I’m making this post two weeks two late, but I did not want to let this feast day go past without some note. Saints Peter and Paul of course are two of the most important saints in church history, both being leaders of the early Christian community after the ascension of Christ. I did not make the time to write about this saints, but luckily Baptized Pagan covered this significant feast day. I wondered why Peter and Paul, ofte at odds during their lifetimes, would share a feast day. My theory was that the Church wished to teach humility, that Peter and Paul as important as they were to the Church, were just men, humble before God. BP mentions instead that it relates to their martyrdom in Rome and the establishment of the church in that city.
While at Baptized Pagan, check out his reflections on Paul’s letter to the Galatians from the 13th Sunday in Ordinary Time.
More on Peter and Paul:
I hope my lesson learned is not that if I fail to do my work someone else will do it for me.
This year June 17 is the intersection of three different days that twine together in Boston, MA: Father’s Day, Bunker Hill Day, and the Feast of St. Botolph. Botolph, in a sense is the father, and patron saint of Boston, the name deriving from a contraction of “Botolph’s Town.” The original Boston is in Lincolnshire in England (like Boston, MA a place known for its fens) and is home to a church dedicated to the saint nicknamed Botolph’s Stump. Botolph’s name is remembered in the Hub of Universe in the name of a street in Back Bay, the name of a club, and in the name of the president’s house at Boston College. Pieces of the the Gothic window tracery of Lincolnshire’s Church of St. Botolph are incorporated into the structure of Trinity Church in Boston’s Copley Square. The Puritans who named their “City on a Hill” Boston of course had no intention of naming the city after a canonized saint, merely naming it after where many of them came from. And while June 17th is a holiday in Suffolk County, MA, it is not for the saint but for the battle fought on Bunker Hill on that day in 1775. Coincidentally, the feast day of Saint Patrick, Boston’s other patron saint, is also a public holiday but that is due to Evacuation Day.
So what about Botolph the man himself?
- born ca. 610 of noble Saxon blood in East Anglia.
- studied under monks and became a Benedictine himself in northern Gaul.
- founded a monastery around 654 a AD at Ikenhoe (ox-island) which once was believed to be at Boston, but recent scholarship points to it being at Iken in Sussex.
- died in 680 following a lengthy illness while being carried to chapel for compline.
- little detail known about his life but Botolph is a very popular saint in England and Scotland (where his feast day is June 25) and has many churches dedicated to him.
- some evidence points to Botolph being of Irish birth, hence his ability to communicate easily with the Scots.
- patron saint of travelers. In medieval London, the churches at four gates are named for him and are places travelers would go to pray for protection before setting off on a journey and to offer thanksgiving upon arriving safely in London.
- his relics have been scattered to several locations through the ages including the four St. Botolph churches around London and Westminster Abbey.
So there you have it. A worthy saint and namesake of a great city.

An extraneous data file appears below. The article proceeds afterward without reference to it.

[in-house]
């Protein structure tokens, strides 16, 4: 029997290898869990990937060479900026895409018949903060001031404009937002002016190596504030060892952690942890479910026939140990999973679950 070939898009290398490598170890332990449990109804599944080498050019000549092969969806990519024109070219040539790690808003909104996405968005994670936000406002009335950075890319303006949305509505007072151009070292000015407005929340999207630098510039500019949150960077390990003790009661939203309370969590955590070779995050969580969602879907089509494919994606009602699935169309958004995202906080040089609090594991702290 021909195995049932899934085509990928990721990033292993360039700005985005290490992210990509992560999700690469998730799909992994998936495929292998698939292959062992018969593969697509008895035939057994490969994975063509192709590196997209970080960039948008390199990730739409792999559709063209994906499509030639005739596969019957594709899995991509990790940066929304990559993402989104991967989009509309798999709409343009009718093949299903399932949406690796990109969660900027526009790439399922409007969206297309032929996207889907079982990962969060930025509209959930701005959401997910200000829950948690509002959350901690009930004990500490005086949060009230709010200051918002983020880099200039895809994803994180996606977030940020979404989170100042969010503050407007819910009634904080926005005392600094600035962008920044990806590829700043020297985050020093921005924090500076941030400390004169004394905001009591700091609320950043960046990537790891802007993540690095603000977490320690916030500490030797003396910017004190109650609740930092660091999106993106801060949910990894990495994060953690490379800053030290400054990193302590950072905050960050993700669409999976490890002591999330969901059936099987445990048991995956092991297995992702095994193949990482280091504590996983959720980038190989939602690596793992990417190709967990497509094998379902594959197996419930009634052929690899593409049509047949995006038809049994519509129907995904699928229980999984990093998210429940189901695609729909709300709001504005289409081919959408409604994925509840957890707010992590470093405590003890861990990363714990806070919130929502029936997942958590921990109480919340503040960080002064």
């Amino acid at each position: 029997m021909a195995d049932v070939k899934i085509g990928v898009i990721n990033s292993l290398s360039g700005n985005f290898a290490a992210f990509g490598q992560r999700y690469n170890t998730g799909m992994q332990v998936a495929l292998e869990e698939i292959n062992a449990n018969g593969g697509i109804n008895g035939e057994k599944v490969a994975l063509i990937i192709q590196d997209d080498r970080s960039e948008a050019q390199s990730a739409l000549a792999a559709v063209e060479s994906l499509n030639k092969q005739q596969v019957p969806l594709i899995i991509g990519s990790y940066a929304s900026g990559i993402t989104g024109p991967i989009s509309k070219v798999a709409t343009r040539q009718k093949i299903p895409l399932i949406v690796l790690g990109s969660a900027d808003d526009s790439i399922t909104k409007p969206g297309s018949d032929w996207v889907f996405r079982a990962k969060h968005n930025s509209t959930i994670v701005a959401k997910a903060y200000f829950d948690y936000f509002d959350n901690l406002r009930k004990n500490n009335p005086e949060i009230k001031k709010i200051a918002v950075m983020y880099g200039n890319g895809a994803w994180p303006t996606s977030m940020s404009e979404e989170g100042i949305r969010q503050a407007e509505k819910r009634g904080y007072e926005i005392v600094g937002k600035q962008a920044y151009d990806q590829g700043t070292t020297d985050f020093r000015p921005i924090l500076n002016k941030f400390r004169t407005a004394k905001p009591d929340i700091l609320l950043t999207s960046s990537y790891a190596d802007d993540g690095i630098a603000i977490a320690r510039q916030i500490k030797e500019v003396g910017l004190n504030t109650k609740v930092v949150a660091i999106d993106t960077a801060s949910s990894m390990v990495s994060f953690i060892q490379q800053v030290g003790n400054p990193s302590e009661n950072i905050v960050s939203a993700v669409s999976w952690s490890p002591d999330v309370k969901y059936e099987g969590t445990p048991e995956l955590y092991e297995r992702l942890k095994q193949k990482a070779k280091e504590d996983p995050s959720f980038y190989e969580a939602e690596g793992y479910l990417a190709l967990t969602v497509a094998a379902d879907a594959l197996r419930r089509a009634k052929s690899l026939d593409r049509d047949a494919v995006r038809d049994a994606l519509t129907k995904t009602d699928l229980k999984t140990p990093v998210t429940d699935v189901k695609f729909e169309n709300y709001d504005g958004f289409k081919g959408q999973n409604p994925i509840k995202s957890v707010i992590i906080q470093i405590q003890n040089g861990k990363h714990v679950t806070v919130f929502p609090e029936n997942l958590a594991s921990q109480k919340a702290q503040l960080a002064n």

For more on St. Botolph, visit:
For my third consecutive post about favorite saints I’m writing about a saint I associate with a place I visited on my travels in Ireland and Britain in 1998 (see Bede and Kevin). This time the saint is Columba (also known as Colmcille and numerous other variations) and the place is Derry (also known as Londonderry) in Northern Ireland. Saint Columba (521-597) is attributed with founding Derry by placing a monastery there in the 6th century. Doire as it is spelled in Irish means “oak grove” and Columba wrote fondly “Derry mine! my small oak grove/Little cell, my home, my love!” Colm Cille means “dove of the Church” and this imagery of doves and oak groves gives a sense of a pastoral history to a city ravaged by sectarian violence the past four centuries.
Columba was born in County Donegal in Ireland of royal descent and was ordained as a priest by the age of 25. Possibly as the result of a conflict with Saint Finnian over a psalter (which led to a family feud and many deaths), Columba exiled himself to Scotland as a missionary. In 563, Columba and his followers established a missionary center at Iona to help bring Christianity to the Picts. The Iona Abbey helped revitalize monasticism in Europe and became a place of pilgrimage. Columba himself was a man of prayer, study and letters writing hymns and transcribing 300 books.
Much of what is known about Columba comes from Vita Columbae, a detailed life of the saint by Adamnan of Iona. The work contains many legendary details such as the first written appearances of King Arthur and the Loch Ness Monster. Columba’s legacy is long lasting and today he is one of three patron saints of Ireland along with Bridgid and Patrick.
Learn more about Saint Columba at:
On holiday in Ireland in 1998 (a few weeks before I would visit Durham), I made a day trip from Dublin to Glenalough — the valley of two lakes — amid the mountains of County Wicklow. In the beautiful setting rests the remains of a monastery started in the 6th century by Saint Kevin (498-618). Glendalough is a fantastic place both for the extensive ruins and the natural beauty. In fact on a second visit to Ireland in 2002, it was one of the few places I visited a second time and even spent the night.
For a saint of the early medieval period who lived a 120 years, little is known of St. Kevin. Here’s a mix of fact and fancy in Kevin lore:
- He was the first person named Kevin which means “fair begotten.”
- Kevin studied in monasteries at an early age.
- He founded the monastery at Glendalough as well as other Irish monasteries and was instrumental at Clonmacnoise.
- Despite founding monastic communities, he spent much of his time as a hermit. Even at Glendalough he spent much of his time praying in a tiny cell on a rocky precipice overlooking the Upper Lake.